US Navy shoots down missiles, kills Houthi hijackers in Red Sea

US Navy helicopters destroyed three Houthi boats and killed the men aboard when they attempted to kidnap a commercial ship in the Red Sea. (CENTCOM)
US Navy helicopters destroyed three Houthi boats and killed the men aboard when they attempted to kidnap a commercial ship in the Red Sea. (CENTCOM)
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Updated 01 January 2024
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US Navy shoots down missiles, kills Houthi hijackers in Red Sea

US Navy helicopters destroyed three Houthi boats and killed the men aboard when they attempted to kidnap a commercial ship.
  • Militia overstepped the line by firing on a commercial ship and American helicopters, analyst says
  • First Houthi deaths by US troops reported since their Red Sea operations began in November 

AL-MUKALLA, Yemen: US Navy helicopters destroyed three Houthi boats and killed the men aboard when they attempted to kidnap a commercial ship in the Red Sea, the first Houthi deaths by US troops since their operations in the busy waterway began in November. 

According to accounts by American, Maersk, and Houthi officials, the naval battle occurred around 0330 GMT on Sunday as the attackers sought to board the Singapore-flagged Maersk Hangzhou.

Helicopters from the USS Eisenhower and USS Gravely joined the ship’s security team in repelling the attackers after receiving a distress call on Sunday morning, said the US military’s Central Command (CENTCOM), which is in charge of operations in the Middle East, Central Asia and parts of South Asia.
 




A 20mm Phalanx CIWS weapons defense cannon is mounted on the US Navy destroyer USS Gravely. The US military said on Dec. 31, 2023 the destroyer shot down two anti-ship ballistic missiles fired toward a container ship by Yemen's Houthi militia in the Red Sea. (AP/File)

The helicopters sank three boats, killing their crews, and one escaped after they attempted to shoot down the helicopters after failing to hijack the ship.

“The US Navy helicopters returned fire in self-defense, sinking three of the four small boats, and killing the crews. The fourth boat fled the area. There was no damage to US personnel or equipment,” the US military said in a statement on social media platform X.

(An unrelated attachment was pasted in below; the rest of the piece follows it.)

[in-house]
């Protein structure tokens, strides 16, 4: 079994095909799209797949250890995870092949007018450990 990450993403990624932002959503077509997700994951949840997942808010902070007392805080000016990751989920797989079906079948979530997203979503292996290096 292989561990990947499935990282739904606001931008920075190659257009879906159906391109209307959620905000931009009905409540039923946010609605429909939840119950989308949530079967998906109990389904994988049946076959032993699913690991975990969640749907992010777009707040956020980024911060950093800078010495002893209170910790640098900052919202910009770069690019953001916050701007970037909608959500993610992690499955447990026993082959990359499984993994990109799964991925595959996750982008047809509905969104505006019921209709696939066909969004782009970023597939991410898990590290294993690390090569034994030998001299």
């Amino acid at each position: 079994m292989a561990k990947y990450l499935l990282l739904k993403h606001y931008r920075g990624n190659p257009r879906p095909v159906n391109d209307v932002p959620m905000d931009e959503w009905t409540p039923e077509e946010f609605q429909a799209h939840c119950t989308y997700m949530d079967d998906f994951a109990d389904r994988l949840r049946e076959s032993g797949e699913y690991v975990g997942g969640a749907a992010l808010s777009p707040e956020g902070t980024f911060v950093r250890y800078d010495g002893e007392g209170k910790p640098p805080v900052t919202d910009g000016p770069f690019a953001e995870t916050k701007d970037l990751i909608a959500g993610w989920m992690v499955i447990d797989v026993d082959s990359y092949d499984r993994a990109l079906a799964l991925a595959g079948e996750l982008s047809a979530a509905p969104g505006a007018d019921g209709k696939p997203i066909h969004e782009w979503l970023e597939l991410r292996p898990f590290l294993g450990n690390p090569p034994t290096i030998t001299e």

Earlier, CENTCOM reported that the USS Gravely — in response to a request for assistance from the container ship Maersk Hangzhou — shot down two anti-ship ballistic missiles fired by the Houthis from areas under their control in Yemen at commercial ships in the Red Sea, bringing the total of Houthi Red Sea attacks since Nov. 19 to 23.

The Red Sea is the entry point for ships using the Suez Canal, which handles about 12 percent of global trade and vital for the movement of goods between Asia and Europe.

A spokesman for the Houthis said the group carried out the attack because the ship’s crew refused to heed warning calls. He confirmed that 10 Houthi naval personnel were “dead and missing” after their boats were attacked by US forces in the Red Sea.

The Houthis have launched ballistic missiles and explosive-laden drones at commercial and naval ships in the Red Sea, threatening to block major trade routes for Israeli-linked or Israel-bound ships.

The Houthis claim that their activities are to help the Palestinians and intended to push Israel to lift its blockade of Gaza.

Yemen analysts say that the US Navy ship used force against the Houthis after they violated a red line by firing on US Navy helicopters.

Elisabeth Kendall, Middle East expert and head of Girton College at the University of Cambridge, said that the US Navy is now better prepared to repel and destroy Houthi attacks that imperil commercial and navy vessels, in contrast to November, when the Houthis commandeered the Galaxy Leader.

“The Houthis have for weeks been testing the limits of US tolerance and today they found out that the US does have red lines and will react forcefully when they are crossed,” she said.

She added: “The Houthis’ first ship hijacking of the Galaxy Leader in November took the world by surprise. This time, the US was prepared.

“The Houthis overstepped the line by firing on both the ship and the US Navy helicopters, a move which apparently justified the US lethal retaliation as self-defense.”

At the same time, the Houthis have reiterated their threats to strike US Navy ships if they attacked Yemen or stopped them from implementing their ban on Israel-bound ships, and they also organized protests in Yemeni cities under their control to condemn the US and Israel.

“This is a message to all enemies and their pawns that the Yemeni armed forces are ready for any confrontation with the actual enemy, America and Israel,” Houthi leader Mohammed Al-Bukhaiti told Lebanon’s Al Mayadeen TV news channel.